• Keep watering until until the ground freezes.
    • Collect Seeds
    • Winterize your garden. Clean, Refurbish & Store Garden Tools.
    • Withhold water from evergreen and deciduous trees in the first part of of the month to help prepare them for winter. Resume watering later in the month, after the deciduous trees have dropped their leaves
    • Continue to remove garden debri.
    • Prepare New Planting Beds.

    Northeast (USDA Zone 4–7) 

    A cool, grey month in the Northeast, with chances of snow.

    • Plant spring-flowering bulbs (Zone 6).
    • Dig and store tender bulbs such as Dahlias.
    • Winterize your garden. Clean, Repair, & Store Tools.
    • Continue Planting Trees & Shrubs Until Soil Freezes.

    Pacific Northwest (USDA zone 7–9)

    Rain season is here…

    • Sow a cover crop before it is too late!
    • Cover up! Protect leafy greens from heavy rain and strong winds.
    • Sow wildflower seeds.
    • Practise Snail and slug control.
    • Check what parts of your garden need drainage improvement. Where is water collected?
    Sowing seeds

    Pacific West Coast (USDA zone 7-11) 

    Northern California will most likely have cold nights and warm nights. Southern California will have moderate weather and little rain. Lots to do in your November garden.

    In Northern California:  

    • Harvest your cool-season vegetables often. Plant smart – use succession planting to maximize your harvest.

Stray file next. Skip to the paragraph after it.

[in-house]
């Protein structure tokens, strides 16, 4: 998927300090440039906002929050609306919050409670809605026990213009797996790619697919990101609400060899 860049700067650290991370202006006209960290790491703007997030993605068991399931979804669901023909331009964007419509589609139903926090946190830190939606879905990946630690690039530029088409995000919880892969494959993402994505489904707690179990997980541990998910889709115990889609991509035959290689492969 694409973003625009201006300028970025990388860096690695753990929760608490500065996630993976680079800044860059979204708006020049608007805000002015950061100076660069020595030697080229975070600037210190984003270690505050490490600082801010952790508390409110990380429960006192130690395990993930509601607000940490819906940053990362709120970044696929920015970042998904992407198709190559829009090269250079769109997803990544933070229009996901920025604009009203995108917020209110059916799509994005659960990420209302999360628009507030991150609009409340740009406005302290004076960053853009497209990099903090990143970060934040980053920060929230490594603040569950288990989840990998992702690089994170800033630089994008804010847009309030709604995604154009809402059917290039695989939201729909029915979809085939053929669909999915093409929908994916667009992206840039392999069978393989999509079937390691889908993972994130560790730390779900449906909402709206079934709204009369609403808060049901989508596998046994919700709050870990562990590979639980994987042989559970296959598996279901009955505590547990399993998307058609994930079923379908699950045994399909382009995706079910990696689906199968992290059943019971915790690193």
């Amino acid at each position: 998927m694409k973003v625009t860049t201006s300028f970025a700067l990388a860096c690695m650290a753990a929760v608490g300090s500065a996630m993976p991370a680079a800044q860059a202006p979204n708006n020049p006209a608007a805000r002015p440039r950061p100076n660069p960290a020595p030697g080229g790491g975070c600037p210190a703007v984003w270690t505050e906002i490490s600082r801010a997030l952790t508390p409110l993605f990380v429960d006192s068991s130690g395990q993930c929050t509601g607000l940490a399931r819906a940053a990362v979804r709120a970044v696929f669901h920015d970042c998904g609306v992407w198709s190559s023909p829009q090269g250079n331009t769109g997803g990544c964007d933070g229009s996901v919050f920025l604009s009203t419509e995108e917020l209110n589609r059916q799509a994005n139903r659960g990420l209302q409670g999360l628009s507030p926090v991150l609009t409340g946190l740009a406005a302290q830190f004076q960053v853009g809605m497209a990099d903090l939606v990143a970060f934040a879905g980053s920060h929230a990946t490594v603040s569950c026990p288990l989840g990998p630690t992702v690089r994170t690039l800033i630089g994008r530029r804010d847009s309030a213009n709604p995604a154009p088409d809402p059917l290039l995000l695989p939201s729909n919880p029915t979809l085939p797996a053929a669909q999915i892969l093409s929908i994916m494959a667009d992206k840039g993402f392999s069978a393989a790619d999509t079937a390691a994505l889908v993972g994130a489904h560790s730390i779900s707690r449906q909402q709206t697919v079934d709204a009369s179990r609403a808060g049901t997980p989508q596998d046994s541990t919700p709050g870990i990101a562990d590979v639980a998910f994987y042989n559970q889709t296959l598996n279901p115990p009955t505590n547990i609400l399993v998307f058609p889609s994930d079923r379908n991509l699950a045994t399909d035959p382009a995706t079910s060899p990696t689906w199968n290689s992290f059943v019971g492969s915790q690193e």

• Sow wildflower seeds.
    • Plant camellias, roses and azaleas.
    • Clean up beneath your rose bushes.
    • Dig up and store dahlias.
    • Protect vegetables and tender fruit crops from the cold.
    • Plant a cover crop.

    In Southern California: 

    • Divide perennials.
    • Plant camellias and tropical fruit trees.
    • Prune flowering trees when they are done flowering.
    • Transplant cold crops like broccoli, cauliflower, kale, chineese cabbage…
    • Plant garlic
    • Sow arrugula, beet, carrots, lettuce, radish, collard greens…
    • Plant spring flowers like anemone, crocus, daffodils, fritillaria, tulips
    • Turned off automatic irrigation

    Southwest (USDA zone 4-7)

    Temperatures will vary depending on where you live, but there will be hardly any rain in Southwest.

    • Plant cool-season crops
    • Protect tender plants from frost
    • Winterize your garden. Clean, repair & store garden tools
    • Take a soil test! Analyze your soil and how to improve it. You can usually obtain a soil test for free or low cost through your local county extension office.

      Southeast (USDA 6–11)

      Here the temperature will be more moderate with several rainy days.


      • Keep planting perennials.
      • Look out for frost warnings. Protect tender plants. (Try the new app-function!)
      • Stay on top of harvesting!
      • Plant trees and shrubs.
      • Plant garlic.
      • Plant spring-flowering bulbs.
      • Plant a cover crops to help to avert soil erosion during the winter.
      • Harvest sweet potatoes before your first frost. Read all about how to do it here.


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        Gardenize is an app for gardening and cultivation that helps you to overview, understand and develop your garden and your gardening skills. With an overview it’s easier to succeed and Gardenize structures information and photos and makes it searchable for you. You also get tips and inspiration from other Gardenizers around the world.

        Gardenize is free to use with its basic functions and you can download Gardenize from the App Store or Google Play, or create an account the Gardenize web app for web browsers. Get to know Gardenize better here.